What in your mind are the biggest ethical issues surrounding blockchain? Is there anything that keeps you up at night?
There clearly is a great deal of fraud and theft being perpetrated on users of cryptocurrencies. Those are not ethical problems with the blockchain technology itself.
You look at, for example, the ICO market again: On the one hand, there’s a tremendous amount of innovation and valuable capital formation happening. But on the other hand, there’s all kinds of fraud and theft. I don’t think about that as an ethical issue in terms of “Am I ethically concerned about me or someone else getting involved in this world?” but those are challenges that are going to have to be addressed. As I described before, the ethical challenge of cryptocurrencies is how to use something that can be employed to avoid legal accountability in ways that don’t focus in that direction. And that’s not all that different from some of the issues that people have had to confront for a long time on the internet.
You’ve written and taught a lot about gamification, which is the application of gameplay elements to other areas. How can gamification be applied to the blockchain?
I wrote a Medium post back in 2014 about how bitcoin mining is a great example of gamification. Crypto-economic systems that are about aligning incentives and motivations in a way that encourage people to voluntarily collaborate are essentially examples of gamification. And then many gamification systems use digital tokens, which in the gamification world we call things like “points” and “badges,” and obviously, games have had virtual currencies and virtual goods for a long time. The potential of marrying gamification expertise, in terms of designing experiences, with crypto-economic expertise, to create a truly decentralized underlying technology for it, is where the I think the exciting potential is.
Speaking of gamificaton, what is your take on the CryptoKitties phenomenon?
CrytpoKitties is an example of a unique valuable collectible asset. [The video game] Fortnite made something like $300 million last month almost entirely on selling virtual goods. Now, those aren’t unique, nonfungible goods—there are differences between that and CryptoKitties—but most people who are not engaged with the video game world have no idea just how big that phenomenon already is.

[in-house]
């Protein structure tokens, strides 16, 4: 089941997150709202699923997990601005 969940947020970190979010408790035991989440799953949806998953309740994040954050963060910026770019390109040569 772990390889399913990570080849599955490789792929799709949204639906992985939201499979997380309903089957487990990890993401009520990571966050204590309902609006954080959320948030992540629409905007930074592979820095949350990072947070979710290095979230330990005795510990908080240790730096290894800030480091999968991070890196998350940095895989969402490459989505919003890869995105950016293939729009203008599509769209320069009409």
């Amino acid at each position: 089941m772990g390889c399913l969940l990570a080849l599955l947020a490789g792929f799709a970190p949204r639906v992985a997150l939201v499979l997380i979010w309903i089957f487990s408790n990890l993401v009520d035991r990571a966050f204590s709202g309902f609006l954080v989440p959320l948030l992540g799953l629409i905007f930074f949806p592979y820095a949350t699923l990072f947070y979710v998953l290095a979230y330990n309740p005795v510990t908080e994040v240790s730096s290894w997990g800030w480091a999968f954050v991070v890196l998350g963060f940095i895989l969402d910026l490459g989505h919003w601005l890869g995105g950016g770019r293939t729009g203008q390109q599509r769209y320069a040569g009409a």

It stands to reason that if you can improve on that virtual goods model by using cryptocurrency tokens, that’s going to be a big area of opportunity. I am certain that all the major games companies, who have tremendous expertise building massive virtual goods businesses, are looking at this really carefully.
You served on the Obama administration’s presidential transition team. What was it like working for Obama at the very beginning?
It was an extraordinarily exciting time, especially being involved with technology policy. We saw the next wave of the internet as being part of what helped Obama get elected, and we had a team of people at the senior levels of the administration who were very supportive of technology, innovation, and science, so it was a great opportunity to really think about how government could both get out of the way but also help facilitate applications of technology to address society’s problems. Obviously, it was a very different time in the United States.
"The [Trump] administration doesn’t have a [tech] strategy as such. There’s no coherent agenda."
And how do you see the current administration’s embrace of technology?
The biggest difference is that the current administration doesn’t have a strategy as such. There are individual people in the administration who make statements about various kinds of technologies, but there’s no coherent agenda. The people at the agency level, where the rubber meets the road, are for the most part doing their job as well as they can. For example, the SEC has been very thoughtful and systematic in their engagement with issues around ICOs. Generally speaking, they’re good people who are trying to get it right.